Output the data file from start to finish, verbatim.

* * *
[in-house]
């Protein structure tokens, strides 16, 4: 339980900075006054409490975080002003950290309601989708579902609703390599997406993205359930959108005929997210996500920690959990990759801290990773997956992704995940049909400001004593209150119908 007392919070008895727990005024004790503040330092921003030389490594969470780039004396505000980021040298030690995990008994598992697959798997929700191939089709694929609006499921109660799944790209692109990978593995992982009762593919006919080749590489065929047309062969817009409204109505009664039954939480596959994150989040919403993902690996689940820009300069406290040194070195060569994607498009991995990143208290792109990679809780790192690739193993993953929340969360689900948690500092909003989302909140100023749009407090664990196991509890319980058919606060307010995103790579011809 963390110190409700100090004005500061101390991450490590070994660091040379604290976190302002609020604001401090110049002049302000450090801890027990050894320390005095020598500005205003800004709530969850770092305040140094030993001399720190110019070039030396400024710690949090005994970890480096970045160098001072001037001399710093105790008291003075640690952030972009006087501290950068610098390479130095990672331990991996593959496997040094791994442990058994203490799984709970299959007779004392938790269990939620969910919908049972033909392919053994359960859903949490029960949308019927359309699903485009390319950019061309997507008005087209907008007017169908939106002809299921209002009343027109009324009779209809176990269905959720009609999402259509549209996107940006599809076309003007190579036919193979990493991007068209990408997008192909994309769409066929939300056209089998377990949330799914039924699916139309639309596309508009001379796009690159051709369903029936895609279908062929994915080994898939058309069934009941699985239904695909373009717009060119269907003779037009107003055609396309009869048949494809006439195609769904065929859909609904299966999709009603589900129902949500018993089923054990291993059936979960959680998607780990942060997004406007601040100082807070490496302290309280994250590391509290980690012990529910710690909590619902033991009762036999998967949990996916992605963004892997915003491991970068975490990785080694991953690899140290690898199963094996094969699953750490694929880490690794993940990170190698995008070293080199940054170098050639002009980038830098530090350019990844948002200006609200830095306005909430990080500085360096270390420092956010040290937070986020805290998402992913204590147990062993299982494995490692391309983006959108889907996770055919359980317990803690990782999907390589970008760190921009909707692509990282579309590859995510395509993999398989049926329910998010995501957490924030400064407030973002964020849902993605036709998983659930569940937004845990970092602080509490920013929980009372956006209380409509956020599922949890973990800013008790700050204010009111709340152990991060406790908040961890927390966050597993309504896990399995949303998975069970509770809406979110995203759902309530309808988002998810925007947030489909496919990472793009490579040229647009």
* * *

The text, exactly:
[in-house]
């Protein structure tokens, strides 16, 4: 339980900075006054409490975080002003950290309601989708579902609703390599997406993205359930959108005929997210996500920690959990990759801290990773997956992704995940049909400001004593209150119908 007392919070008895727990005024004790503040330092921003030389490594969470780039004396505000980021040298030690995990008994598992697959798997929700191939089709694929609006499921109660799944790209692109990978593995992982009762593919006919080749590489065929047309062969817009409204109505009664039954939480596959994150989040919403993902690996689940820009300069406290040194070195060569994607498009991995990143208290792109990679809780790192690739193993993953929340969360689900948690500092909003989302909140100023749009407090664990196991509890319980058919606060307010995103790579011809 963390110190409700100090004005500061101390991450490590070994660091040379604290976190302002609020604001401090110049002049302000450090801890027990050894320390005095020598500005205003800004709530969850770092305040140094030993001399720190110019070039030396400024710690949090005994970890480096970045160098001072001037001399710093105790008291003075640690952030972009006087501290950068610098390479130095990672331990991996593959496997040094791994442990058994203490799984709970299959007779004392938790269990939620969910919908049972033909392919053994359960859903949490029960949308019927359309699903485009390319950019061309997507008005087209907008007017169908939106002809299921209002009343027109009324009779209809176990269905959720009609999402259509549209996107940006599809076309003007190579036919193979990493991007068209990408997008192909994309769409066929939300056209089998377990949330799914039924699916139309639309596309508009001379796009690159051709369903029936895609279908062929994915080994898939058309069934009941699985239904695909373009717009060119269907003779037009107003055609396309009869048949494809006439195609769904065929859909609904299966999709009603589900129902949500018993089923054990291993059936979960959680998607780990942060997004406007601040100082807070490496302290309280994250590391509290980690012990529910710690909590619902033991009762036999998967949990996916992605963004892997915003491991970068975490990785080694991953690899140290690898199963094996094969699953750490694929880490690794993940990170190698995008070293080199940054170098050639002009980038830098530090350019990844948002200006609200830095306005909430990080500085360096270390420092956010040290937070986020805290998402992913204590147990062993299982494995490692391309983006959108889907996770055919359980317990803690990782999907390589970008760190921009909707692509990282579309590859995510395509993999398989049926329910998010995501957490924030400064407030973002964020849902993605036709998983659930569940937004845990970092602080509490920013929980009372956006209380409509956020599922949890973990800013008790700050204010009111709340152990991060406790908040961890927390966050597993309504896990399995949303998975069970509770809406979110995203759902309530309808988002998810925007947030489909496919990472793009490579040229647009």